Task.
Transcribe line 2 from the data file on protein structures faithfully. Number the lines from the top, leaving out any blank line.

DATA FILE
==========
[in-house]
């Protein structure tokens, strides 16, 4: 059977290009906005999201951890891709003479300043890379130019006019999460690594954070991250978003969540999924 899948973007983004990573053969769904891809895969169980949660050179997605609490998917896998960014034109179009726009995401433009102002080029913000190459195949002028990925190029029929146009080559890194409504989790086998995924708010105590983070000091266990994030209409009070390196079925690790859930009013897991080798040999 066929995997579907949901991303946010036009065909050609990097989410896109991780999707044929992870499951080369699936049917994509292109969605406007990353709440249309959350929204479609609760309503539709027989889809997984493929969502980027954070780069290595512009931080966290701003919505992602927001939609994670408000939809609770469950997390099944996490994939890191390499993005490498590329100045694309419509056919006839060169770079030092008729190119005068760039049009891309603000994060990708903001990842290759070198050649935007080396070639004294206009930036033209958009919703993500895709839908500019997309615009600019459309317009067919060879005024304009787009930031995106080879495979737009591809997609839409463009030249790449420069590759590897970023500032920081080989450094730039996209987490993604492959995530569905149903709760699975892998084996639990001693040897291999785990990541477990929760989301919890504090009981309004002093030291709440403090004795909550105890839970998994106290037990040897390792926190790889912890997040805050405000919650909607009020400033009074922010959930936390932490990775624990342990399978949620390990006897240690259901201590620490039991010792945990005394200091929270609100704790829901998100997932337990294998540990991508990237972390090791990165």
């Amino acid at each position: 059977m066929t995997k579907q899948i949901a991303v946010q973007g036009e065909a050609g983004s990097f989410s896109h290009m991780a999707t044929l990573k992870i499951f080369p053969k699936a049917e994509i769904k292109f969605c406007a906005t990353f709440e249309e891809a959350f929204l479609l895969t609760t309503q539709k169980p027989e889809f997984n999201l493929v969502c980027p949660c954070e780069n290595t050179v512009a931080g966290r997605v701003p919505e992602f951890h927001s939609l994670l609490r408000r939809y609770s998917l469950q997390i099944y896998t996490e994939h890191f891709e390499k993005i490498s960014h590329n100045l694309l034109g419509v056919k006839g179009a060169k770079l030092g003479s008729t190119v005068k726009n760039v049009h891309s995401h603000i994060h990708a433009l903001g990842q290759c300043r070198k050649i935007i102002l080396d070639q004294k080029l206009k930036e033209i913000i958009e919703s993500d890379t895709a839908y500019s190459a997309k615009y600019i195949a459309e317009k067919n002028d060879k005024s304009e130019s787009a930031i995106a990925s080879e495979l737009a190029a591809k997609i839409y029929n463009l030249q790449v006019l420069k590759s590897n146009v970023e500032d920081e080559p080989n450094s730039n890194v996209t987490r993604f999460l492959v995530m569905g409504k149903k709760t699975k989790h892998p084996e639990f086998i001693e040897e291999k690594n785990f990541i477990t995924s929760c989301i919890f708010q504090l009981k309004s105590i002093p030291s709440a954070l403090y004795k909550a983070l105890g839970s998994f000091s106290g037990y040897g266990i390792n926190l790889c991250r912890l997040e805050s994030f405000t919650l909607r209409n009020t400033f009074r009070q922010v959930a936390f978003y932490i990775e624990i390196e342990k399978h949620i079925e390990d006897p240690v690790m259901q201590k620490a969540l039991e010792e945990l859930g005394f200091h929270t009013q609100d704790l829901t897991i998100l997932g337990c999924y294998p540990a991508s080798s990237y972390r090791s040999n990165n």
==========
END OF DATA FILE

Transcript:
């Protein structure tokens, strides 16, 4: 059977290009906005999201951890891709003479300043890379130019006019999460690594954070991250978003969540999924 899948973007983004990573053969769904891809895969169980949660050179997605609490998917896998960014034109179009726009995401433009102002080029913000190459195949002028990925190029029929146009080559890194409504989790086998995924708010105590983070000091266990994030209409009070390196079925690790859930009013897991080798040999 066929995997579907949901991303946010036009065909050609990097989410896109991780999707044929992870499951080369699936049917994509292109969605406007990353709440249309959350929204479609609760309503539709027989889809997984493929969502980027954070780069290595512009931080966290701003919505992602927001939609994670408000939809609770469950997390099944996490994939890191390499993005490498590329100045694309419509056919006839060169770079030092008729190119005068760039049009891309603000994060990708903001990842290759070198050649935007080396070639004294206009930036033209958009919703993500895709839908500019997309615009600019459309317009067919060879005024304009787009930031995106080879495979737009591809997609839409463009030249790449420069590759590897970023500032920081080989450094730039996209987490993604492959995530569905149903709760699975892998084996639990001693040897291999785990990541477990929760989301919890504090009981309004002093030291709440403090004795909550105890839970998994106290037990040897390792926190790889912890997040805050405000919650909607009020400033009074922010959930936390932490990775624990342990399978949620390990006897240690259901201590620490039991010792945990005394200091929270609100704790829901998100997932337990294998540990991508990237972390090791990165």